What are the nutrient protection technologies used in coconut farming?

What are the nutrient protection technologies used in coconut farming?

The coconut palm is known as the 'Kalpavriksha' or the 'tree of heaven' because every part of it is useful to humans in some way. It provides food, drink, fuel, and timber. In India, millions of families rely on coconuts for their livelihood, either directly or indirectly. India is the third-largest producer of coconuts in the world, with the four southern states - Kerala, Tamil Nadu, Karnataka, and Andhra Pradesh - being the major producers, contributing to over 90% of the total area and production. There is significant potential to increase coconut productivity by adopting scientific nutrient protection techniques, which we will discuss further.

What coconut trees need to grow:

1. Primary Nutrients:
Potash (K) and nitrogen (N) are super important for coconut trees. They really need these to grow well, and they usually respond well when we give them these nutrients. However, phosphorus (P) only needs it sometimes and in certain places.

2. Secondary Nutrients:
Magnesium (Mg) and chlorine (Cl) are also helpful for coconut trees. Then comes calcium (Ca), sulfur (S), and sodium (Na), which are like extra helpers for the trees.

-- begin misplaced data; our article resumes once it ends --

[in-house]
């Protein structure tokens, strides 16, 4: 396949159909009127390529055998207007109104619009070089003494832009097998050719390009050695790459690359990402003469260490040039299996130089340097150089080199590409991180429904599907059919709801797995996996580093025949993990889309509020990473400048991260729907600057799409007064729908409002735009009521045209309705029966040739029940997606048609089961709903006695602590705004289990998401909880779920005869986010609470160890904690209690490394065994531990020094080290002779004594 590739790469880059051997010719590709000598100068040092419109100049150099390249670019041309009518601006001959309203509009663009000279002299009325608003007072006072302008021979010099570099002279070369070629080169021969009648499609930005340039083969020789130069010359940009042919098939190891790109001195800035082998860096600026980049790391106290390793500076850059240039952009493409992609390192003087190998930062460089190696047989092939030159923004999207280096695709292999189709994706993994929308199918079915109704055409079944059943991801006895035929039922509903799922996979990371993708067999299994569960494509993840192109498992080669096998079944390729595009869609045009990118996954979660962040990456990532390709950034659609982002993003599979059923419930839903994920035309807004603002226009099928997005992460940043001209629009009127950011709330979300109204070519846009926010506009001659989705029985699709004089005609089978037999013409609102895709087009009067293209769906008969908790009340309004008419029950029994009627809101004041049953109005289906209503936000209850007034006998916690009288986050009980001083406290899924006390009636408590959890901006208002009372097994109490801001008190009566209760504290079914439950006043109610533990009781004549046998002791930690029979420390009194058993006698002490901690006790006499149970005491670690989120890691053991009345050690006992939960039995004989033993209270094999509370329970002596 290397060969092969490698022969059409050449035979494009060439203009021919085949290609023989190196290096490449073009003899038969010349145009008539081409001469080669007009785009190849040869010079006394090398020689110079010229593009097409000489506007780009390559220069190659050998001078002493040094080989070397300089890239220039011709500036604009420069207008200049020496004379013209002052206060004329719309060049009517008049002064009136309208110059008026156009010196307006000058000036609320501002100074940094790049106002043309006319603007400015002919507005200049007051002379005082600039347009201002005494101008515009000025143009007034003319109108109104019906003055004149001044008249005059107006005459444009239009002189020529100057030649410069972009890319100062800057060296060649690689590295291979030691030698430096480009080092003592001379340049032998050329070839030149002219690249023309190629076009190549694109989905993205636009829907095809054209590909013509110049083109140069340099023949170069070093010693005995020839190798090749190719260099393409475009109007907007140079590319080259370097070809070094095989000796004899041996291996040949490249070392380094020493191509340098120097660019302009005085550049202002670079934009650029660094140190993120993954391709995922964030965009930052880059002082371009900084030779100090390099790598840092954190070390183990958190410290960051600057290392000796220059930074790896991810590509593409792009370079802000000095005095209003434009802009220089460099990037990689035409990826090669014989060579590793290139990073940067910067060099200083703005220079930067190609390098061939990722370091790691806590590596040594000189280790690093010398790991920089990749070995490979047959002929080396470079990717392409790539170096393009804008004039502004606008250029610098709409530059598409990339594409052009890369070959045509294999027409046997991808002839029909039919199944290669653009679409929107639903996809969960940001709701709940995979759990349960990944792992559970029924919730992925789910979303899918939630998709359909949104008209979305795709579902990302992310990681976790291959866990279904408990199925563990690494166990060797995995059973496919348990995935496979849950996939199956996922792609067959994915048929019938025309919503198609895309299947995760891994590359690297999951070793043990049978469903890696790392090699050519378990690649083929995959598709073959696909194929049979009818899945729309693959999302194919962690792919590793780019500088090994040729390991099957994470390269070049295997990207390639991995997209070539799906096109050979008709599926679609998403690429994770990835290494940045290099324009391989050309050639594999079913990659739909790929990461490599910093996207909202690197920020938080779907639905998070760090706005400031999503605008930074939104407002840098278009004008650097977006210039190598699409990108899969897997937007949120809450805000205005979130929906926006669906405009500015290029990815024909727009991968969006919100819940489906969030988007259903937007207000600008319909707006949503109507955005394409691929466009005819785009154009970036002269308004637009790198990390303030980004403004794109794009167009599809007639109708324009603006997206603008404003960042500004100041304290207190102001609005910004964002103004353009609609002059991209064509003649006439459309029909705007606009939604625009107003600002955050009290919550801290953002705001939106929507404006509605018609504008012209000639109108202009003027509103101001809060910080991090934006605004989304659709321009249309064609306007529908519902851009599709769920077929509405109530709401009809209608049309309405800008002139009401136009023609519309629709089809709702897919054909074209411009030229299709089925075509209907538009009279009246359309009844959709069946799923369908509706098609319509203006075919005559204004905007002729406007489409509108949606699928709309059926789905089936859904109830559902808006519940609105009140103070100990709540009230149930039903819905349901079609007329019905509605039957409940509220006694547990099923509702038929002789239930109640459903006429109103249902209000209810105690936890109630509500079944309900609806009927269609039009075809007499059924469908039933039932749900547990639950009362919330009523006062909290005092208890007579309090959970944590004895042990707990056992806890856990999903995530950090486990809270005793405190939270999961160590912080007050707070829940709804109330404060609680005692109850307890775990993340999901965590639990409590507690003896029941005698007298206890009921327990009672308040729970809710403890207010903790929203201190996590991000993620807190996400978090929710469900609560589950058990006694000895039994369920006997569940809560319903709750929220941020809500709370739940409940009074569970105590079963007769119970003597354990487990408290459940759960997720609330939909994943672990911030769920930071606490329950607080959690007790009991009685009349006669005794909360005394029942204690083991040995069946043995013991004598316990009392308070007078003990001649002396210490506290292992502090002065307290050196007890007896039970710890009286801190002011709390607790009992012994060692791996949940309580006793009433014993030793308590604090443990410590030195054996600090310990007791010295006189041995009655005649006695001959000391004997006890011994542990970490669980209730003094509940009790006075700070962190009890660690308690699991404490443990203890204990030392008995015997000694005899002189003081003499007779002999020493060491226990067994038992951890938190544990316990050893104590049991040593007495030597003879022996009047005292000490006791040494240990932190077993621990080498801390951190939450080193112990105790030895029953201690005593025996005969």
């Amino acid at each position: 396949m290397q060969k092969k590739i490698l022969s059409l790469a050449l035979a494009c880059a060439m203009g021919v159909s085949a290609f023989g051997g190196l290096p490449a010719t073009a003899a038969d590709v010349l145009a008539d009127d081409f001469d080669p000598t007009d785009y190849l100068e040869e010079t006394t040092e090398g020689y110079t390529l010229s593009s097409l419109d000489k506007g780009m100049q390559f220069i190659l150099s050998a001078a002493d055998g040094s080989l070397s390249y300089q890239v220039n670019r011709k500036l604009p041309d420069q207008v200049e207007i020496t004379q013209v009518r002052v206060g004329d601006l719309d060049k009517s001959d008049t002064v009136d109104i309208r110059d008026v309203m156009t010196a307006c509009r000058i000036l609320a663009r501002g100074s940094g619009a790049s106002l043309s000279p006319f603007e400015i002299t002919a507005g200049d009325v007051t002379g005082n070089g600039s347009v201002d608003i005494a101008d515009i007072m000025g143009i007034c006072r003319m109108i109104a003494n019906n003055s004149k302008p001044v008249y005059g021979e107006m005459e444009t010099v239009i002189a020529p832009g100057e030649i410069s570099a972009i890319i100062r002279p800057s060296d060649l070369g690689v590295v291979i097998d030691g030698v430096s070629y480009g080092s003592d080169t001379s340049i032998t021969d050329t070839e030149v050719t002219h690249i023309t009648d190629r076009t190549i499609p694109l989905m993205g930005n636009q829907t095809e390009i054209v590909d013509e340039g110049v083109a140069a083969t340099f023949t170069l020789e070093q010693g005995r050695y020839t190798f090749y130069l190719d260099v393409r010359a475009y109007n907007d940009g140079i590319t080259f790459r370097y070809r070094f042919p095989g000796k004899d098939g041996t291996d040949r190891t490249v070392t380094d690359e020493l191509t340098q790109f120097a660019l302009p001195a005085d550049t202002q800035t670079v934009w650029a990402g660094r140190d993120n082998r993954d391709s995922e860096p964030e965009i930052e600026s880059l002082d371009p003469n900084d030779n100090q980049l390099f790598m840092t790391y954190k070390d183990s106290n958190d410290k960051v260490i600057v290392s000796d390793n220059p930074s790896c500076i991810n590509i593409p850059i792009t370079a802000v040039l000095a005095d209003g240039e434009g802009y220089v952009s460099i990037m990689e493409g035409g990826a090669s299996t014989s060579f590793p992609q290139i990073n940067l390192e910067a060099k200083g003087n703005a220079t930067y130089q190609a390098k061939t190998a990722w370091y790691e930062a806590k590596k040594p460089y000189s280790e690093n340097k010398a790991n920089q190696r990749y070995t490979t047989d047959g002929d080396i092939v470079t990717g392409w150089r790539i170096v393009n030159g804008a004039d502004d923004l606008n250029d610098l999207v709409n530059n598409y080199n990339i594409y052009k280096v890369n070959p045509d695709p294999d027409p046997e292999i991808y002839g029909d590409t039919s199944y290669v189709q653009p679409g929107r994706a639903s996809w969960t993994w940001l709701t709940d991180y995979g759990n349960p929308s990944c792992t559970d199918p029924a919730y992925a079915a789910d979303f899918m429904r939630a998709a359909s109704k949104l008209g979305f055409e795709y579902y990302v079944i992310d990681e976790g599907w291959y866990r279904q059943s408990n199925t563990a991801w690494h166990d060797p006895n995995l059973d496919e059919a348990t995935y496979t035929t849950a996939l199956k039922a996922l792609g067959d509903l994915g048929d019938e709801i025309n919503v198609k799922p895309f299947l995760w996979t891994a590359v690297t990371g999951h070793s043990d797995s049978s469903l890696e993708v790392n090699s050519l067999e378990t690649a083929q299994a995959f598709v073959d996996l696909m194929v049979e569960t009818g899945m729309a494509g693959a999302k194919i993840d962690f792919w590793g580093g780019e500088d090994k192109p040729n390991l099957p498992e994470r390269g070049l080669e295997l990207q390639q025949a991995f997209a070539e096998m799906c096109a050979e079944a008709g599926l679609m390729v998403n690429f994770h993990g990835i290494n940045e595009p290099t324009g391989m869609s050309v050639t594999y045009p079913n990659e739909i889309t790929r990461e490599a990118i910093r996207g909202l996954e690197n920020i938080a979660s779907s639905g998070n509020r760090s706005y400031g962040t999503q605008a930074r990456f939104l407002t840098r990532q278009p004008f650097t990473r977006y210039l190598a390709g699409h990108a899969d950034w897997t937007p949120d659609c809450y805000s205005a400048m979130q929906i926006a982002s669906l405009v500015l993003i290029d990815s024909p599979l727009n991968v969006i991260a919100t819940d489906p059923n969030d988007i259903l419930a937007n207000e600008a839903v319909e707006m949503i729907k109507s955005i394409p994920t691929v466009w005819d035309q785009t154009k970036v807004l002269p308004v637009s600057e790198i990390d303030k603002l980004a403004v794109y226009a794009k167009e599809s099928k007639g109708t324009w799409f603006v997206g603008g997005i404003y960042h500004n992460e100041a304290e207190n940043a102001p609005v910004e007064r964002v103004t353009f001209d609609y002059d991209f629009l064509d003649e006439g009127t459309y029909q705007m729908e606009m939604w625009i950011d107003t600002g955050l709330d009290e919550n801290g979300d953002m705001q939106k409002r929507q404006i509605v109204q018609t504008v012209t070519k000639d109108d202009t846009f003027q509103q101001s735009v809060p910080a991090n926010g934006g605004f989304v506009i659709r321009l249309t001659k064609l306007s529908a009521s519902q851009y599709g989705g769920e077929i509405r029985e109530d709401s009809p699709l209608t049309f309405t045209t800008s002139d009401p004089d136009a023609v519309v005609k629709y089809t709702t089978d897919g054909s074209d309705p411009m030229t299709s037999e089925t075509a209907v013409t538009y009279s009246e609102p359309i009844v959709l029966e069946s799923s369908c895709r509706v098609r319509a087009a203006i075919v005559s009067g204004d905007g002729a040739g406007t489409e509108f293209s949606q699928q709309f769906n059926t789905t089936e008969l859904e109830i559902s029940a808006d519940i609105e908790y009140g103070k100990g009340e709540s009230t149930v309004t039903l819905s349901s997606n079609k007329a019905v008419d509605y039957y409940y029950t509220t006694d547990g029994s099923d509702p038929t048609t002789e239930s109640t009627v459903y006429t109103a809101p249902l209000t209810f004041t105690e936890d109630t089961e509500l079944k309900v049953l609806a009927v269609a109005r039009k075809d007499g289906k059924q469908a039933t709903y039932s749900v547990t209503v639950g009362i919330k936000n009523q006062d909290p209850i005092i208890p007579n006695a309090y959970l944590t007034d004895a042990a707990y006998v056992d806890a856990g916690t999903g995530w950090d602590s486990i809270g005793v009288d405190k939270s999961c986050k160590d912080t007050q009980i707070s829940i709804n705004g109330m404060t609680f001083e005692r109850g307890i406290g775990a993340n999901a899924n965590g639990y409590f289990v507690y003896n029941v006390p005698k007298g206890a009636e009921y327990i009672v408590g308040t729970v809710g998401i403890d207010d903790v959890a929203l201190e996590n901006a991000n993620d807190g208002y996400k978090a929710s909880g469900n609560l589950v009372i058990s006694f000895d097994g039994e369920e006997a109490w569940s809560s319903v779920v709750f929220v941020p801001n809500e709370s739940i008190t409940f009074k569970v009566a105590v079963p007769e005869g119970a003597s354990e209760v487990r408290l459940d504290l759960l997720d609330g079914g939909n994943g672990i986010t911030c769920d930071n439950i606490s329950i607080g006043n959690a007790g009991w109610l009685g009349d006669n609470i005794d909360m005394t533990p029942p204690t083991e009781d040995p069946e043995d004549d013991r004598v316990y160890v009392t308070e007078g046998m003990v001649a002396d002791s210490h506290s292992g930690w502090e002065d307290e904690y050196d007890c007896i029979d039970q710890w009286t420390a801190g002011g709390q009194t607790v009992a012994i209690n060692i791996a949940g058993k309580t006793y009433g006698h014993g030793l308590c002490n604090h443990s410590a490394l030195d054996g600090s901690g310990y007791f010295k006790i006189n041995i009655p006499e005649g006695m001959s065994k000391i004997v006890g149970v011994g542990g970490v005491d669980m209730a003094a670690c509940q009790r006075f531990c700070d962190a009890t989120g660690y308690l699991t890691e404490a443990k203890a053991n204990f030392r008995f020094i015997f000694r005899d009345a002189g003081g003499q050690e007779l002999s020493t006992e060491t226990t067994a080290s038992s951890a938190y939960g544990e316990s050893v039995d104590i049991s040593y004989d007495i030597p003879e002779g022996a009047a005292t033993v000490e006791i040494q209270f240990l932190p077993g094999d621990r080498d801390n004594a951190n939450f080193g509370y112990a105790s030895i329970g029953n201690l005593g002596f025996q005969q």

3. Micro-nutrients:
Coconut trees sometimes need tiny amounts of zinc (Zn), boron (B), and manganese (Mn), but only in specific situations. These are like special vitamins for the trees.

Taking care of the nutrients in coconut palms is super important for their health. To help them grow really well, it's suggested to use either 50kg of Organic Manure or 30kg of green manure for each palm every year. Also, 500g of N, 320g of P2O5, and 1200g of K2O should be added to each palm annually, splitting it into two doses in September and May. It's also a good idea to put 500g of MgO on each palm, especially if the leaves are turning yellow because of Coconut root (wilt) infection. However, it's best to test the soil to know exactly what nutrients your palms need for efficient use of resources.

Here's a breakdown of how to take care of coconut palms:

1. Manuring:
‚óŹ Starting in the 5th year, use 50 kg of FYM (Farm Yard Manure), compost, or green manure.

‚óŹ In June-July and December-January, divide 1.3 kg urea, 2.0 kg superphosphate, and 2.0 kg muriate of potash into two equal splits.

‚óŹ Apply these manures and fertilizers in circular basins 1.8 meters away from the palm base. Then, water the area.

‚óŹ In the 2nd, 3rd, and 4th years, adjust the doses of fertilizers accordingly.

‚óŹ Ensure there is enough moisture when applying manures.

‚óŹ Fertigation (a method of applying fertilizer through irrigation) can be done monthly with 75% of the recommended dose.

‚óŹ If good-quality water is available, phosphate can be applied either as super phosphate in the basins or as DAP through drip irrigation.

‚óŹ Root feeding of TNAU coconut tonic at 200ml/palm every six months is recommended for mature coconut palms bearing nuts.

2. Bio-fertilizer recommendation:
‚óŹ Mix 50 g of Azospirillum, 50 g of Phosphobacteria (or 100 g Azophos), and 50 g of VAM (Vesicular Arbuscular Mycorrhizae) with sufficient compost or FYM.